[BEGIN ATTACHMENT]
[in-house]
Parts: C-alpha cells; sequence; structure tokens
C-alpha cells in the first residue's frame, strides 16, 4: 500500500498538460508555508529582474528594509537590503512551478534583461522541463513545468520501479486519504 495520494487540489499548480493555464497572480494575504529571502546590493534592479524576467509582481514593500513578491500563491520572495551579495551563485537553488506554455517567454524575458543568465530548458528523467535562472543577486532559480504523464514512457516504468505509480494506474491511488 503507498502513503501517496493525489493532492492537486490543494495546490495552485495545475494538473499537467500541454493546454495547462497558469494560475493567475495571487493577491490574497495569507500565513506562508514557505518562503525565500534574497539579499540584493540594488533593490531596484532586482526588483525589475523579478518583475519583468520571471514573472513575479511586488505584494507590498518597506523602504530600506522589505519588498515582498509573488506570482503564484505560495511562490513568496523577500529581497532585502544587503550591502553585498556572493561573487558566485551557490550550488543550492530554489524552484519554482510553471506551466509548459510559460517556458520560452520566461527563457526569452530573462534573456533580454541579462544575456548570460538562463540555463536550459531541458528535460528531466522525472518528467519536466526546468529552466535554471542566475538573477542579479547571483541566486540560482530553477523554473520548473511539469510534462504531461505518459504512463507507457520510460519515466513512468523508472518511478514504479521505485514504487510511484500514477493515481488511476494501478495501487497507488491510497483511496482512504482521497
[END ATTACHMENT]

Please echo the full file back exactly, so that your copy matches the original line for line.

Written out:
[in-house]
Parts: C-alpha cells; sequence; structure tokens
C-alpha cells in the first residue's frame, strides 16, 4: 500500500498538460508555508529582474528594509537590503512551478534583461522541463513545468520501479486519504 495520494487540489499548480493555464497572480494575504529571502546590493534592479524576467509582481514593500513578491500563491520572495551579495551563485537553488506554455517567454524575458543568465530548458528523467535562472543577486532559480504523464514512457516504468505509480494506474491511488 503507498502513503501517496493525489493532492492537486490543494495546490495552485495545475494538473499537467500541454493546454495547462497558469494560475493567475495571487493577491490574497495569507500565513506562508514557505518562503525565500534574497539579499540584493540594488533593490531596484532586482526588483525589475523579478518583475519583468520571471514573472513575479511586488505584494507590498518597506523602504530600506522589505519588498515582498509573488506570482503564484505560495511562490513568496523577500529581497532585502544587503550591502553585498556572493561573487558566485551557490550550488543550492530554489524552484519554482510553471506551466509548459510559460517556458520560452520566461527563457526569452530573462534573456533580454541579462544575456548570460538562463540555463536550459531541458528535460528531466522525472518528467519536466526546468529552466535554471542566475538573477542579479547571483541566486540560482530553477523554473520548473511539469510534462504531461505518459504512463507507457520510460519515466513512468523508472518511478514504479521505485514504487510511484500514477493515481488511476494501478495501487497507488491510497483511496482512504482521497